“No, it’s okay now, we tasted it and it’s fine,” said the man filling a container from the tap across the road from his home. “They say it’s mixing with shit, maybe you shouldn’t drink it,” cautioned a neighbour. “No, those people down there had a problem,” responded the first, pointing to the east part of the township. “You could smell it. Now you can see, it’s fine.”
Such exchanges were common in Diepsloot on Sunday, but not as common as the sight of men, women and children lugging water containers: buckets, mostly, sometimes on wheelbarrows but more often on their heads or shoulders. Dodging traffic across the N14 highway brought some to a company depot where a borehole fed two thin hosepipes at the far end of a two-hour queue, with no shade to be had even for the mothers with babies on their back. To the south, on the road towards the moneyed enclave of Dainfern and the shopping centres of Fourways, the queues were slightly shorter, but the walk back several kilometres longer, and uphill.
On Friday, Johannesburg Water warned the residents of Diepsloot not to drink tap water. Contractors working on a sewage line damaged a water main, and it was feared the water supply might have been contaminated. So the city rolled out water tankers and water points instead.
“We placed 64 stationary tanks throughout Diepsloot, and we also have 12 mobile tankers roaming the streets,” said Johannesburg Water spokesperson Millicent Kabwe on Sunday. “Businesses are also catered for; Diepsloot Mall has its own tanks and we’re keeping them filled.”
But those provisions fell woefully short. During several hours in the township on Sunday, the Mail & Guardian could track down only one tanker making the more than 40km round-trip from Diepsloot to a filling point in Lanseria. At the stationary water points — few and far between, and only occasionally refilled by tankers — queues were long. Rather than wait for those official supplies, residents made their own plans.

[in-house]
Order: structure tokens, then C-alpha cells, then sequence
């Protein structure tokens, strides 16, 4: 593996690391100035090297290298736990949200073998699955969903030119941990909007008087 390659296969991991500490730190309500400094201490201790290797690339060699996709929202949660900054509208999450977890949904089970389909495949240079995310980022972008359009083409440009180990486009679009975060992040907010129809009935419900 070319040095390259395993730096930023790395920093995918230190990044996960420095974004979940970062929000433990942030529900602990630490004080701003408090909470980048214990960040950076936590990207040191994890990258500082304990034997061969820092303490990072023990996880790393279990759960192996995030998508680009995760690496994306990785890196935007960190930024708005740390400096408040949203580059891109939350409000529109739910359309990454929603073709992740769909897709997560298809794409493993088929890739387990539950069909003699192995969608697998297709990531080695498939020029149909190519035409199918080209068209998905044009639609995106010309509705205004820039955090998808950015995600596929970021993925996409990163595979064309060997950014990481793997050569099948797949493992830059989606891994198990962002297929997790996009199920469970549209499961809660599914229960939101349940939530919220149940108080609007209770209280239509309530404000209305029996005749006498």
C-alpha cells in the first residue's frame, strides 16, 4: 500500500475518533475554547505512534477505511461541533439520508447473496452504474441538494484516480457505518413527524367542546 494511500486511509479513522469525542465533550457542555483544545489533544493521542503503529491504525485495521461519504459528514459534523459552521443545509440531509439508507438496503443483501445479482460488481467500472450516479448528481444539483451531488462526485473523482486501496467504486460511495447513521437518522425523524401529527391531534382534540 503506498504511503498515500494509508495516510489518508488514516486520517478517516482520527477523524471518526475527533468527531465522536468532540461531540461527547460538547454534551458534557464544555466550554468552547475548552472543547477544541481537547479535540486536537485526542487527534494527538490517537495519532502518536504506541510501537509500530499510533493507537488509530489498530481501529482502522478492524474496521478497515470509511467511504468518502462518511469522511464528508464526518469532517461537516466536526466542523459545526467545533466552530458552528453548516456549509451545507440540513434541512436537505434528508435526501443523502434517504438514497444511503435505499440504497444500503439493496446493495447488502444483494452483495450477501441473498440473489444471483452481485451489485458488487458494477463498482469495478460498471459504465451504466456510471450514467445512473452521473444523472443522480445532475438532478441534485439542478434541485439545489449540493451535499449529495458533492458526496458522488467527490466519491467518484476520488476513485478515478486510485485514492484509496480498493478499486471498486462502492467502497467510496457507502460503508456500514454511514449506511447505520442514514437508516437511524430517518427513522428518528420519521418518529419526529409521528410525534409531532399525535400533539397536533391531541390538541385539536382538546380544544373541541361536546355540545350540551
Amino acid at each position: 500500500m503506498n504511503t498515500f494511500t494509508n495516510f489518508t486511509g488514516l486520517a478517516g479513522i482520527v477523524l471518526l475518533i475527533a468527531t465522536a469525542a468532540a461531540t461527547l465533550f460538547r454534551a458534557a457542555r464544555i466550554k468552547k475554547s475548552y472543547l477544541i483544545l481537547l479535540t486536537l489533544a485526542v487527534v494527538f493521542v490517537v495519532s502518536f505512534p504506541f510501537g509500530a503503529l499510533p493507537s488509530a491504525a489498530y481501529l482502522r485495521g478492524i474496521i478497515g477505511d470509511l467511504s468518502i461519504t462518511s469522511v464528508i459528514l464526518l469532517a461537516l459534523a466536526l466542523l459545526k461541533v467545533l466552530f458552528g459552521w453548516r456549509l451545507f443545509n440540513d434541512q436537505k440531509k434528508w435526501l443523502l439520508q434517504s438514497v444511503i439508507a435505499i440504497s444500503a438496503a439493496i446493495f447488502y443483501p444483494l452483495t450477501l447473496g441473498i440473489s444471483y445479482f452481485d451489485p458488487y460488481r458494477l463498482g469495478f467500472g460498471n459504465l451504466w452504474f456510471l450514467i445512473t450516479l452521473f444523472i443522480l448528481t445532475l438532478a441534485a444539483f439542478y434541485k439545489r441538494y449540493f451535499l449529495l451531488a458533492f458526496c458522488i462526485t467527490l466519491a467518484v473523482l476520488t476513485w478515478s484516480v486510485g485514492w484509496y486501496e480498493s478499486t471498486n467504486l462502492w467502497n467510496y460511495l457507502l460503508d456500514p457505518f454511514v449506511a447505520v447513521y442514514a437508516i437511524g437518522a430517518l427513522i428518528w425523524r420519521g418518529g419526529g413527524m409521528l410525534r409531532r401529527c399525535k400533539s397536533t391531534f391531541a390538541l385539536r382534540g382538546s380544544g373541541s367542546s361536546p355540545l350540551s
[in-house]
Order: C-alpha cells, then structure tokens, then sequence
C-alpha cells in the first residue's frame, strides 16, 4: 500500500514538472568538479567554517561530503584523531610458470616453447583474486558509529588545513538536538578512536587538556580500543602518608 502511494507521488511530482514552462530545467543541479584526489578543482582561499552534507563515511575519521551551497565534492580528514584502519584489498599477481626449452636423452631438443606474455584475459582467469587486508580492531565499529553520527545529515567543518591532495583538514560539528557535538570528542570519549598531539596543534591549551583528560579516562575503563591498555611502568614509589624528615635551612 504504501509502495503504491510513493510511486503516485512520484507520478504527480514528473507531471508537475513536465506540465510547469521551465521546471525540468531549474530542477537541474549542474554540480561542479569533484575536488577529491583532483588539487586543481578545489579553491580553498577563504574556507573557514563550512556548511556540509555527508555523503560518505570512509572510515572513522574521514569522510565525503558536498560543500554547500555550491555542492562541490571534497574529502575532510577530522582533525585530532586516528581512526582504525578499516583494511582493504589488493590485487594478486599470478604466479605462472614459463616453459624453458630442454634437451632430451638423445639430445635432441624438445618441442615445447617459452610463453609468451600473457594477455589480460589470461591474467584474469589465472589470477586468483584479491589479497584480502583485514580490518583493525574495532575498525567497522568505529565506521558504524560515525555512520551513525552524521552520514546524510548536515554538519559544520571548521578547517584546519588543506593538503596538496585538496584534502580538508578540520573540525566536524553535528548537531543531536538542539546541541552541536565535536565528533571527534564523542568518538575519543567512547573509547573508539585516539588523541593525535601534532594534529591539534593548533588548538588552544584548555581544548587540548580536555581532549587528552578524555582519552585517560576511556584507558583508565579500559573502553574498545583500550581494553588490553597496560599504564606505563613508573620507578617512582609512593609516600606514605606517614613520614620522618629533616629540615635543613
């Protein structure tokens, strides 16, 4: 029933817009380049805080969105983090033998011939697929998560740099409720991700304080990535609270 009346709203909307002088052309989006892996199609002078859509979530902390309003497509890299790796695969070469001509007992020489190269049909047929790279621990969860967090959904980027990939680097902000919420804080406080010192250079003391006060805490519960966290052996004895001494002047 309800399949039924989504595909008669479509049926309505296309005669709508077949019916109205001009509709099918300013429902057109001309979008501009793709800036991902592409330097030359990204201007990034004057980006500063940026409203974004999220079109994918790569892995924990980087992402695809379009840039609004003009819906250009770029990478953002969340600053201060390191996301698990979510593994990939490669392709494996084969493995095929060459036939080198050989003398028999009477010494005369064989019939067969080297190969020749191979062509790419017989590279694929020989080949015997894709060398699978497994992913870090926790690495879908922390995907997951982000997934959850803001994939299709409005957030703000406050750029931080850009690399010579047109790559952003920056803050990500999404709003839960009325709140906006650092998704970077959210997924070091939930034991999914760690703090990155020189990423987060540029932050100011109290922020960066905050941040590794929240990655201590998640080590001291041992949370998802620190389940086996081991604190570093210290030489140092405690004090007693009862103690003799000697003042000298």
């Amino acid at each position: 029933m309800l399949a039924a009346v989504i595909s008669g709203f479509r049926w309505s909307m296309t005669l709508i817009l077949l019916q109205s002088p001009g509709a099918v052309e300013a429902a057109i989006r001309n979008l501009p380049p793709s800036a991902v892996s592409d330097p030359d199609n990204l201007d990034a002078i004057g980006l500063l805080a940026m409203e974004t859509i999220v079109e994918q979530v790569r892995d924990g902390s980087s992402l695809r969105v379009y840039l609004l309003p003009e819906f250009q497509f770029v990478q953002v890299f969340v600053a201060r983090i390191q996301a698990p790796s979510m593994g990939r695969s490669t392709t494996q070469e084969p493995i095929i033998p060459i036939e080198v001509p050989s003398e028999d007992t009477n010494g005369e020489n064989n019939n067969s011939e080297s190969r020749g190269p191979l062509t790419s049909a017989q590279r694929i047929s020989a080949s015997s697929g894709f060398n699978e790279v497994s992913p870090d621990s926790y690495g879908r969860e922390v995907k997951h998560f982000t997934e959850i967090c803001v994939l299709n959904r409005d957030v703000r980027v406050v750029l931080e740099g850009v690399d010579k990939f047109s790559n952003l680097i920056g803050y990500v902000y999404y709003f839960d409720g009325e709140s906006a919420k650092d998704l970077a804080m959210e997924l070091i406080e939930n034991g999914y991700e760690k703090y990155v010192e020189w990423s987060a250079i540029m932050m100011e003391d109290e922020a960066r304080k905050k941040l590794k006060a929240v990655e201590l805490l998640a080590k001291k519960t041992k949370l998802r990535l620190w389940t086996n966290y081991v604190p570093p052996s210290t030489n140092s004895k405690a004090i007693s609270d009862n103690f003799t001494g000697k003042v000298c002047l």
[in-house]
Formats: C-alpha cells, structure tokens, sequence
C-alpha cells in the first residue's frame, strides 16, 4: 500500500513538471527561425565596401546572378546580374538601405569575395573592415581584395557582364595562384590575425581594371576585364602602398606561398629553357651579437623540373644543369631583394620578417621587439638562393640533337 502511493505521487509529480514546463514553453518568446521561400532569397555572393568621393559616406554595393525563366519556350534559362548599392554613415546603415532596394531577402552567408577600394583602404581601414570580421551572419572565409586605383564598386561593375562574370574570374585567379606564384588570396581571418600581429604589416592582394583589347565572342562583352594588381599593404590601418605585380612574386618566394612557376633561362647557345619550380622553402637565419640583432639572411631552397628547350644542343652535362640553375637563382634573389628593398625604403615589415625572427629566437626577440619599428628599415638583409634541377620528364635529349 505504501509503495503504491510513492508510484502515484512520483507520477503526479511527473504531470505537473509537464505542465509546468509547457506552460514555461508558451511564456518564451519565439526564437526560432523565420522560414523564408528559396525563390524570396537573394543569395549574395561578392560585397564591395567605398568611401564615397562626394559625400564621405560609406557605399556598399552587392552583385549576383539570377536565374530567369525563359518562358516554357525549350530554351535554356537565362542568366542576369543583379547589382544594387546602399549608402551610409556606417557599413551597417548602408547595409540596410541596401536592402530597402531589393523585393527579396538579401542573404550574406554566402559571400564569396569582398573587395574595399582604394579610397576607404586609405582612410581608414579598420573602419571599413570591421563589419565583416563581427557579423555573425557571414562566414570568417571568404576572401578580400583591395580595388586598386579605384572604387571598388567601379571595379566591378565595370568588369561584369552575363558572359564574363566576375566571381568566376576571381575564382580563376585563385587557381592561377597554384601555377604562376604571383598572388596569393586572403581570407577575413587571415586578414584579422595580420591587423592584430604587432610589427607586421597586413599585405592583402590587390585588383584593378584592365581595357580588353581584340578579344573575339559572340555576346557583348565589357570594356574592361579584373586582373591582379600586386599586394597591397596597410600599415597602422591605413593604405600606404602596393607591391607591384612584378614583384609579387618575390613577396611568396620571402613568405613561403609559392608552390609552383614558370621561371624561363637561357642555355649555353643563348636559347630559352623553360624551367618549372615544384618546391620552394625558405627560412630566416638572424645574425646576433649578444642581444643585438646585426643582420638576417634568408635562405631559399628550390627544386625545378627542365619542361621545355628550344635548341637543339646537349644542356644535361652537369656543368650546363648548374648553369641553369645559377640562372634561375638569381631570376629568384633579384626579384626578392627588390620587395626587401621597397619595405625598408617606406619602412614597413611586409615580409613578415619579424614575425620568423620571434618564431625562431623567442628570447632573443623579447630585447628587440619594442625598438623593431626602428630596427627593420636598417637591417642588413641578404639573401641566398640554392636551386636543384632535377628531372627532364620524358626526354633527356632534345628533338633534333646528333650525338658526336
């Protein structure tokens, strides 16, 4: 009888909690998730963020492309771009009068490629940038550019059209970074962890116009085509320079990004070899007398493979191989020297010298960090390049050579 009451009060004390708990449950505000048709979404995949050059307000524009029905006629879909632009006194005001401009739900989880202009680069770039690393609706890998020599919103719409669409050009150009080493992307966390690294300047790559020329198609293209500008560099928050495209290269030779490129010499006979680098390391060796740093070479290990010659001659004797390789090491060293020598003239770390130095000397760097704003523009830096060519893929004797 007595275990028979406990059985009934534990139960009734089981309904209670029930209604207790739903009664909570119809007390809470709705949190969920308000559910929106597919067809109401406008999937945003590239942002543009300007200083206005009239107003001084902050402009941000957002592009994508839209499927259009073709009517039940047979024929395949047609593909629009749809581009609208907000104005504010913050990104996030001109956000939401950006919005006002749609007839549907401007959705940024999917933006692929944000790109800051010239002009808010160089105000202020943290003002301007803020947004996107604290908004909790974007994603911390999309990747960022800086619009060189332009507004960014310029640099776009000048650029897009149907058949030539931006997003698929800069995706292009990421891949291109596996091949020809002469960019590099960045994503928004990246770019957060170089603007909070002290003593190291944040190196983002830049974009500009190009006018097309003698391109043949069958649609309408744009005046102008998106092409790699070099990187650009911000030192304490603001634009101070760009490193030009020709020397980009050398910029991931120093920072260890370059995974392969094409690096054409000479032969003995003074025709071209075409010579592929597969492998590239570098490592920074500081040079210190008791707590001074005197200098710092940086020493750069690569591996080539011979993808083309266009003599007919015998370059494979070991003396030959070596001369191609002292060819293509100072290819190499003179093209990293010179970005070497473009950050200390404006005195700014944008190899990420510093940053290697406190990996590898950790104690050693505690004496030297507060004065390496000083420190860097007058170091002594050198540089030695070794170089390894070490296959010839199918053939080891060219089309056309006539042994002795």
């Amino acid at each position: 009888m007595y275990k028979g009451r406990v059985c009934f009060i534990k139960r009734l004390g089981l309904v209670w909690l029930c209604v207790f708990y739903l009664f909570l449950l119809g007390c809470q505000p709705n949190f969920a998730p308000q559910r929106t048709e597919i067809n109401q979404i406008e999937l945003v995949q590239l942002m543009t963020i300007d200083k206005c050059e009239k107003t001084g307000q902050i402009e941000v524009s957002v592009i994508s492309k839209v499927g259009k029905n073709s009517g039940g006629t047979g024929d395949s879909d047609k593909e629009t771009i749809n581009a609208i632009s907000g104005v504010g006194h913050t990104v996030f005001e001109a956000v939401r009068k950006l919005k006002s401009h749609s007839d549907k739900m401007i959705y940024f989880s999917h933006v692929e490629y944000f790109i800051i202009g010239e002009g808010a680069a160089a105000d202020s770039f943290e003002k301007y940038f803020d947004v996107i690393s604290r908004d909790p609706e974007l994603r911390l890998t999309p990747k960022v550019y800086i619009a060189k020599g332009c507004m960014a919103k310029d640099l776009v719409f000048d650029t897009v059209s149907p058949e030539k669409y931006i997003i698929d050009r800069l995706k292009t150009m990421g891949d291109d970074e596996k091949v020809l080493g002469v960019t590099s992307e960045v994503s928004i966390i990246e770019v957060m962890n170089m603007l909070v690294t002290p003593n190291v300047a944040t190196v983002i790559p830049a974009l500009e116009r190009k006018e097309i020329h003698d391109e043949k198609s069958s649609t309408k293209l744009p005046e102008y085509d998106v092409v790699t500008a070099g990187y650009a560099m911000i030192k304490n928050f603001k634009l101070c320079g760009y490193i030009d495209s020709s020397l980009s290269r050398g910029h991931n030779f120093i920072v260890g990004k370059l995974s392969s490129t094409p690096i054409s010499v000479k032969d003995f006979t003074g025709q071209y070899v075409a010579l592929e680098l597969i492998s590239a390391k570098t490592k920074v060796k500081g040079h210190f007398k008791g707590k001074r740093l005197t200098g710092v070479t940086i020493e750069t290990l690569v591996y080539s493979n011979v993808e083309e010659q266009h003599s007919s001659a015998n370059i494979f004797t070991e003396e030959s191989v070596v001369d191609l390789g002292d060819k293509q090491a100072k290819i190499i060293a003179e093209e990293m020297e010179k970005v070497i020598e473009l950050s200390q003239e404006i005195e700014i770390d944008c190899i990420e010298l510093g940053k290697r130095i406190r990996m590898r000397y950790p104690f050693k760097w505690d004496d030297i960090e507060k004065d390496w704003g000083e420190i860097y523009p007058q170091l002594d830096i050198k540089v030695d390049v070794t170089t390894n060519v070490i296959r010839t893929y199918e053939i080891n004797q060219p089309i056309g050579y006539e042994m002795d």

“We just hope the borehole will hold up, but as long as it does we’ll keep pumping,” said the manager of a nearby business. “We have to do what we can. And yes, we’ll make a note of it under our CSI [corporate social investment] spending for our empowerment paperwork.”
Some nearby water companies ran their own water service for employees: an odd assortment of containers on the back of light trucks. Some residents hitched trailers to cars, and neighbours with bakkies suddenly found themselves very popular. But many said they’d just take their chances with the water that smelled and tasted perfectly fine. As for boiling it before drinking, or doping it with bleach, that would just cost money, residents said. “We’ll know it’s bad if we die, hey?” joked a young man, but added that he’d been giving his baby sister tea to drink, just in case.
On Sunday afternoon few people knew that an initial test for contaminants was negative, as had been the result of a subsequent sample taken on Saturday. Nobody heard the advice that came from Johannesburg Water early on Sunday afternoon to continue avoiding tap water until Monday afternoon, when results were expected from a final test following a flushing of the system. Nobody was particularly happy, though.
“They say if I give my child the water she could get sick, and where will I find a doctor?” asked a mother, still breathless after a dash across the highway with two full buckets and a baby. “Maybe if a car hits me they’ll send the ambulance. That would be better.”